The constitution declares the country a Christian nation while prohibiting religious discrimination and providing for freedom of conscience and religion. Authorities at times disrupted prayer services to search for illegal immigrants or drugs and enforce a law regulating public gatherings. One such raid resulted in 153 arrests. Government officials enforced registration laws, banned some unregistered churches, and threatened to ban other unregistered churches. Some church groups stated President Edgar Lungu’s declaration of October 18 as a day for national prayer, fasting, and reconciliation did not include appropriate leaders in the Christian community and blurred the line between church and state. Some Christian groups criticized the government’s decision to build a Christian interdenominational church, arguing it inherently discriminated against non-Christian faiths and breached constitutional provisions for church-state separation.

The number of incidents of mobs attacking and killing individuals suspected of practicing witchcraft remained numerous. Victims were often elderly members of the community. For example, police reported that in March unidentified assailants shot and killed 79-year-old Amon Mweene and two others, including a six-month-old baby, in Pemba District on suspicion Mweene had practiced witchcraft. Non-Christian groups reported societal intolerance, and said they were often called “Satanists.” Religious organizations worked closely to promote interfaith relations.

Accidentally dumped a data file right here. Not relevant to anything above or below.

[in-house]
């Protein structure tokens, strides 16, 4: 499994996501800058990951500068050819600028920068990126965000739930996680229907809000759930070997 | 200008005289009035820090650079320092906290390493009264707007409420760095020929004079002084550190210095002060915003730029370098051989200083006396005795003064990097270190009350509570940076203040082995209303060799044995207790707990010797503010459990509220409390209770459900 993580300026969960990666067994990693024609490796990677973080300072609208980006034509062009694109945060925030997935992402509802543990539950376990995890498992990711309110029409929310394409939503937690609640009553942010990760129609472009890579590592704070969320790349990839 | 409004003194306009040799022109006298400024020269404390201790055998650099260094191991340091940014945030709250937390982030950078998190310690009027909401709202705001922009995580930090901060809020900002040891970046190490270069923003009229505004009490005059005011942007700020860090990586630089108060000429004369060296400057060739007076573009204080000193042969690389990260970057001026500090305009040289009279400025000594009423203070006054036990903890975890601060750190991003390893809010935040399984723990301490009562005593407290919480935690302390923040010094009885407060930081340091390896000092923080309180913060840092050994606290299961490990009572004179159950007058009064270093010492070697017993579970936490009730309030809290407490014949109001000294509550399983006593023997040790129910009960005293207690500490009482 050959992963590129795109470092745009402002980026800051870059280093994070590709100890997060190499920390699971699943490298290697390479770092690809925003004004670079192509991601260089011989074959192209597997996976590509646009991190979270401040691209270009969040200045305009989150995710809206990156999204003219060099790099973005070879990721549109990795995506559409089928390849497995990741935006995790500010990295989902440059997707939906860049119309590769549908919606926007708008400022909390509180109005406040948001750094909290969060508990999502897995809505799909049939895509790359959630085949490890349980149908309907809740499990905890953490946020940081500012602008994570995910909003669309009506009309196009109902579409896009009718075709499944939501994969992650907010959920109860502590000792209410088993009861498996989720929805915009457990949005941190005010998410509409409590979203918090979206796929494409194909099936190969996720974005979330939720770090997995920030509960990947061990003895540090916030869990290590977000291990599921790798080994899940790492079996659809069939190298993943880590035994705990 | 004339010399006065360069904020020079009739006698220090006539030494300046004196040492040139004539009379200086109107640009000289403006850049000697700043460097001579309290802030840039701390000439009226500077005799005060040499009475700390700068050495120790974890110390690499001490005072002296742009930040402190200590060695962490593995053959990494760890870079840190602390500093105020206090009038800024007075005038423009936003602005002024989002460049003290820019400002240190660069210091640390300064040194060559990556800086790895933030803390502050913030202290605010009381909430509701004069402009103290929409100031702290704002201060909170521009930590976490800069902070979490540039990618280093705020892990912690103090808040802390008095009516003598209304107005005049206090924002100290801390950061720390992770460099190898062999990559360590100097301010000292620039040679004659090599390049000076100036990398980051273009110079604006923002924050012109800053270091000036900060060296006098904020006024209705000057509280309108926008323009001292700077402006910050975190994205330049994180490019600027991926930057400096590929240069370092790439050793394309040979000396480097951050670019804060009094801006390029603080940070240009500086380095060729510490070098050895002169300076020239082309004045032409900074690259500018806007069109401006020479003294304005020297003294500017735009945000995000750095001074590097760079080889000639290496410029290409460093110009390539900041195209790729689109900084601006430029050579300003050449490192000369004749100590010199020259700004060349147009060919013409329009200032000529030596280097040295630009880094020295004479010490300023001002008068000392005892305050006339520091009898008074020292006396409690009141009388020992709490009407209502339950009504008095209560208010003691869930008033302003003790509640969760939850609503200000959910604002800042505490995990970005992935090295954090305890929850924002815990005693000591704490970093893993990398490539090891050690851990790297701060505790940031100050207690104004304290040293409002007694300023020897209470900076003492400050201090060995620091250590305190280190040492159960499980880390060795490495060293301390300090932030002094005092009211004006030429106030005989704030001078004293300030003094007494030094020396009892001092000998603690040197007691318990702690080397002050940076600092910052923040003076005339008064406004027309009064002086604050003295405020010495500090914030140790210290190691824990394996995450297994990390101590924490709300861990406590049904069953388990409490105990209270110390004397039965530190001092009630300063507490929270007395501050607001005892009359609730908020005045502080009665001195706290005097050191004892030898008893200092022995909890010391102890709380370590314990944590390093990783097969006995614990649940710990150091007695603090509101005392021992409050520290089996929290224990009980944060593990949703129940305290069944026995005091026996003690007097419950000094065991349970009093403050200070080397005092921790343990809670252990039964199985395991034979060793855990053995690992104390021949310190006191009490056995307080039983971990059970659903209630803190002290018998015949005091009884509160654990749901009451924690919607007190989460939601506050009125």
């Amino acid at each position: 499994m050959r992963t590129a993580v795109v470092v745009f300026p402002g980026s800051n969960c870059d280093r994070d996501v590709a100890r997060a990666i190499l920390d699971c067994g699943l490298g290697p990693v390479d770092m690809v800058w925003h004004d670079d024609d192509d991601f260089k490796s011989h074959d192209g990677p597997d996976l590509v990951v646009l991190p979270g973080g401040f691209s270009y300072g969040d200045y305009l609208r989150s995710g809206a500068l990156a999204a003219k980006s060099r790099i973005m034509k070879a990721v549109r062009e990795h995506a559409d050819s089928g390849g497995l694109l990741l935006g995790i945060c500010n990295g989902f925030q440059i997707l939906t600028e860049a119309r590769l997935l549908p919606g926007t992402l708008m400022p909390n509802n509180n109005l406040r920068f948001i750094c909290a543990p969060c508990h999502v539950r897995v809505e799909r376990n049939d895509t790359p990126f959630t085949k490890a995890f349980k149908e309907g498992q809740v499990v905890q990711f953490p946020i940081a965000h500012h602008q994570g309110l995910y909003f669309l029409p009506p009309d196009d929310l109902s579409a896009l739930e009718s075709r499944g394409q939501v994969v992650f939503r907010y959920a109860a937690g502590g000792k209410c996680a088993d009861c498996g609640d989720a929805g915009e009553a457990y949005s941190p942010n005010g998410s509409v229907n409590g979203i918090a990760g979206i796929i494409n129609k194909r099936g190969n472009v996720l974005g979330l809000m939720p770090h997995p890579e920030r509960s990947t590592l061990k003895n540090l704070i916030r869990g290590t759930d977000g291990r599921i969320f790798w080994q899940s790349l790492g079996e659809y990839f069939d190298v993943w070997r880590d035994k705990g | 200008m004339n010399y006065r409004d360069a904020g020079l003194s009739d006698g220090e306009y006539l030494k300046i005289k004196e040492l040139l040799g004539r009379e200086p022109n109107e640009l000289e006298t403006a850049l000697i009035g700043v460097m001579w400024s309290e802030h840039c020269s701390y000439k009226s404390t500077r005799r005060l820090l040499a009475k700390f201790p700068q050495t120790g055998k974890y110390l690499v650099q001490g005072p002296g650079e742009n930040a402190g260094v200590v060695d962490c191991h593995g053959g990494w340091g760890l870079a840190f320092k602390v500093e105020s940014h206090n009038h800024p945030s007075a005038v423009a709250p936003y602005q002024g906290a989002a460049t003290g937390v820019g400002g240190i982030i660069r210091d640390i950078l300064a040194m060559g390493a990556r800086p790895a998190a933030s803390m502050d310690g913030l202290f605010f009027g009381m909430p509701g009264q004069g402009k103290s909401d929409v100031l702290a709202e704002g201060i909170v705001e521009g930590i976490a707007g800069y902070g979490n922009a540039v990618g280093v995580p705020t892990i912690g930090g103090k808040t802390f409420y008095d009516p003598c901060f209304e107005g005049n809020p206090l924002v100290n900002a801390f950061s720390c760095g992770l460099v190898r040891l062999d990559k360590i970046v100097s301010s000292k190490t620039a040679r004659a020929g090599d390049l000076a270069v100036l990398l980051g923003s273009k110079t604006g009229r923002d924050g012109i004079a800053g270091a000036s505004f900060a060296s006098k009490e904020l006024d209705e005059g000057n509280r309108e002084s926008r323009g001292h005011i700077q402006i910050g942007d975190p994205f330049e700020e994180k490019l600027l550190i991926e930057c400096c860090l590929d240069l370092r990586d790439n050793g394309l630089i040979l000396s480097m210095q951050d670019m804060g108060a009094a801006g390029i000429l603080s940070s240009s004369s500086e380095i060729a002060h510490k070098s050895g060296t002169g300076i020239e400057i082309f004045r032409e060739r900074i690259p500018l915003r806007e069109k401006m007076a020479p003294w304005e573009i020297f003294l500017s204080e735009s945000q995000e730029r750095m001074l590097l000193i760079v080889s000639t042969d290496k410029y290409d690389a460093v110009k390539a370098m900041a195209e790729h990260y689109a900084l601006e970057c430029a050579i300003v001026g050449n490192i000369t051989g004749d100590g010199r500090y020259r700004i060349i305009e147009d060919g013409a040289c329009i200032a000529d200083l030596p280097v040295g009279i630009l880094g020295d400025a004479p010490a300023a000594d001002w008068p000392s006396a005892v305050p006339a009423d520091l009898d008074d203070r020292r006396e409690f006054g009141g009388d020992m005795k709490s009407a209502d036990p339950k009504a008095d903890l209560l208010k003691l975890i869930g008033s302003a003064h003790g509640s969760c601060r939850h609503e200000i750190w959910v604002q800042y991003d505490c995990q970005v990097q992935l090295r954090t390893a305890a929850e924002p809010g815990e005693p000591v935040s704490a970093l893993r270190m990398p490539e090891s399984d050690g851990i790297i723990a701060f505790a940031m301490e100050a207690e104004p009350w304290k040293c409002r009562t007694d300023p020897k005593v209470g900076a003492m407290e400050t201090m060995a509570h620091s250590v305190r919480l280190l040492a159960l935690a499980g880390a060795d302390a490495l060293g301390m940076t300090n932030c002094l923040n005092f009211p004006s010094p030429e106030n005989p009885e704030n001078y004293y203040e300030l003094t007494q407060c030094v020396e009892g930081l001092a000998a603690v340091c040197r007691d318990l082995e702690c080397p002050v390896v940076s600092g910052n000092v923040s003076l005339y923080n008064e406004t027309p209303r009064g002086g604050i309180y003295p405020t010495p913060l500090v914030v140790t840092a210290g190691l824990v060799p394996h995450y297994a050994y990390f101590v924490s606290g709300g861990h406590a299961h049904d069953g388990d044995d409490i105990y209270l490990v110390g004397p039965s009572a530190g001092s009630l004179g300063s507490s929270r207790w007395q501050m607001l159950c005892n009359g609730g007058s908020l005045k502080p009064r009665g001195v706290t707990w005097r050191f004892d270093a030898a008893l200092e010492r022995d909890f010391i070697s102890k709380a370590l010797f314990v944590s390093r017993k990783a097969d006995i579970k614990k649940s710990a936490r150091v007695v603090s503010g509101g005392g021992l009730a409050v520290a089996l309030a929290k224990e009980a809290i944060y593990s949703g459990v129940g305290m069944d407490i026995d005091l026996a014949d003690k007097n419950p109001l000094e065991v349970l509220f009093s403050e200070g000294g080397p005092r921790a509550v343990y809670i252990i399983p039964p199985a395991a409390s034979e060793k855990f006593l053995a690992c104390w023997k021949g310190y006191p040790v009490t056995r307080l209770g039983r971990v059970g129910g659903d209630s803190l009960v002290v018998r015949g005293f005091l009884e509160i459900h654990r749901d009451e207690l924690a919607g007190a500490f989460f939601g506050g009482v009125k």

Suspected practitioners of witchcraft, particularly elderly members of the community, were subject to attacks and mob violence. Police reported that in March unidentified assailants shot and killed 79-year-old Amon Mweene and two others, including a six-month-old baby, in Pemba District on suspicion that Mweene had practiced witchcraft.

Police reported the arrest in June of James Silwamba, who killed his 90-year-old father, Waikunda Silwamba, on the belief the father had practiced witchcraft in Southern Province. After the attack, Southern Province traditional leaders met Provincial Minister Nathaniel Mubukwanu and police leadership to explore measures to halt violence targeting practitioners of traditional beliefs in the province. The chiefs complained that some community members associated anyone with white hair with witchcraft and subjected them to violence or death threats. The chiefs reported 40 people had been shot and killed from 2010 to June 2015 in witchcraft-related violence in Southern Province alone.

Some non-Christian communities reported being called “Satanist.” Bahai community leaders expressed concern that some churches singled out Bahai practitioners as Satanists, though they noted no other abuse. Politicians also used the Satanist tag to tar political opponents, including a prominent opposition leader, who expressed viewpoints differing from the ruling party.